Kudos to these Masters students at the Indiana University School of Informatics and Computing who have taken on an ambitious and valuable project!
Instructors can complete their survey at http://goo.gl/6DqciN
Students can complete their survey at http://goo.gl/voephZ
I’m looking forward to learning of their results.
Editor’s Note: This is a guest post by Erica Hayes, Siobhain Rivera, Ariadne Rehbein, MLS Candidates at the Indiana University School of Informatics and Computing.
We started with the best of intentions. Last semester, we decided that we wanted to present at a conference. It seemed like a great idea – we’d gain research experience, network, build our resumes, and most importantly, contribute to the field!
Most of us in library school have come across the digital humanities phenomenon at some point. Digital humanities (DH) is generally described as the application of computing technologies to humanities research. DH is gaining popularity for its creative approaches, but this work tends to focus on using tools for research projects rather than for teaching and learning.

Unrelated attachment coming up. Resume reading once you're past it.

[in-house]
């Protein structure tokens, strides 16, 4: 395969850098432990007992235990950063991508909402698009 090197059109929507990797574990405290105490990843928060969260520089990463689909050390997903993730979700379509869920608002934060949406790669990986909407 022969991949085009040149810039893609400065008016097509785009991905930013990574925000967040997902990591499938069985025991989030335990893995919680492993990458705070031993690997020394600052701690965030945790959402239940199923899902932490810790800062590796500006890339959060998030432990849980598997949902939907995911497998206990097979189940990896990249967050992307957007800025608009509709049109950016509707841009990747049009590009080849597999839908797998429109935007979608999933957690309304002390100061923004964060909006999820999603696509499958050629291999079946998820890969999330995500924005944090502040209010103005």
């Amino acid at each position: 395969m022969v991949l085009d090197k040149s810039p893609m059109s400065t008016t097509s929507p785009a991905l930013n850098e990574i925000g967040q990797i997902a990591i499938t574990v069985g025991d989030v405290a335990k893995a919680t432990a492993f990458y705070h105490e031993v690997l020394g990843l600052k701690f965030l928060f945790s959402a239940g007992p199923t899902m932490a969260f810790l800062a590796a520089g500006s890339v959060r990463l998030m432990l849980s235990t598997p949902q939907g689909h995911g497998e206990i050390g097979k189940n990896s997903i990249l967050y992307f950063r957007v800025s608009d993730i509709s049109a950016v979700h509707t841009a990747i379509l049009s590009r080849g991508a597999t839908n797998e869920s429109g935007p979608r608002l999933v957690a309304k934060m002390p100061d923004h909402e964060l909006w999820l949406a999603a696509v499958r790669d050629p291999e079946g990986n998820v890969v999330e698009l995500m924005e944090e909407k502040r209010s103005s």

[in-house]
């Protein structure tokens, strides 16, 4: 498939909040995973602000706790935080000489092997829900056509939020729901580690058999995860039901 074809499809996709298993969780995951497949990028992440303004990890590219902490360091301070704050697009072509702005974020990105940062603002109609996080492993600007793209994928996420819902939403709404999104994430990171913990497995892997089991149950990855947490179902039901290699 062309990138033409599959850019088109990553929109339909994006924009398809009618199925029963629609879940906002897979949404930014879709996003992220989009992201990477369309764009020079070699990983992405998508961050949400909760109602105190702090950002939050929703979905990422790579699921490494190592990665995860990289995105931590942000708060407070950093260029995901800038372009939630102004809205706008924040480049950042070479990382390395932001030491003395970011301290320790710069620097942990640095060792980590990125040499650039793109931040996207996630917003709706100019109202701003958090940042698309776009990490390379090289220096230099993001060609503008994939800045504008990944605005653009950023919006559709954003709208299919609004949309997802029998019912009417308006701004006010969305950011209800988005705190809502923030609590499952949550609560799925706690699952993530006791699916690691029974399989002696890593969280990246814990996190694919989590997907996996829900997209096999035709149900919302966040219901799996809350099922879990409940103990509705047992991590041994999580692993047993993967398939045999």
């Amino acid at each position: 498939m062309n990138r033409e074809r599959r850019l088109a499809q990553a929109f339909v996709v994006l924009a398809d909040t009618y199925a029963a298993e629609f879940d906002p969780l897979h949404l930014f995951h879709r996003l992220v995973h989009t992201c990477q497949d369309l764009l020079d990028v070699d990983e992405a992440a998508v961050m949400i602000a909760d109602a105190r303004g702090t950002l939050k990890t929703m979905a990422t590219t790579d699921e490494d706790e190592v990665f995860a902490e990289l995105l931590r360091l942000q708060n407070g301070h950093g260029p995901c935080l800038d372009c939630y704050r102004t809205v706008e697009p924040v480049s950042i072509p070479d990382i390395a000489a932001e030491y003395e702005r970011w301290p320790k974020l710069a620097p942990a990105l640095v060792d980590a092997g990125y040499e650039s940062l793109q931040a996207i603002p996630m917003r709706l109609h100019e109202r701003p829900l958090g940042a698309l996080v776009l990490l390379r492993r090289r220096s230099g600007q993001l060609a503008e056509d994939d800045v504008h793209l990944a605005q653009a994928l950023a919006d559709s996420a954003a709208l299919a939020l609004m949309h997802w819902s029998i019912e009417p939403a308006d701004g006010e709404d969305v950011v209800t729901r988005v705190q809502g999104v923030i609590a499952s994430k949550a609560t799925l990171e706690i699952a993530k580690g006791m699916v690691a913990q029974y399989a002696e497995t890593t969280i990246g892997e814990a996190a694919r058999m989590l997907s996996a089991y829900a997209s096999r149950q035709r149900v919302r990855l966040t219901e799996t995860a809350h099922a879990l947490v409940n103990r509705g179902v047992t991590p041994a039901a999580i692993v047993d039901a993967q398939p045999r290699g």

This isn’t merely anecdotal: in Digital Humanities Pedagogy, Brett Hirsch describes a word frequency analysis he conducted using two of DH’s seminal works, Blackwell’s Companion to Digital Humanities
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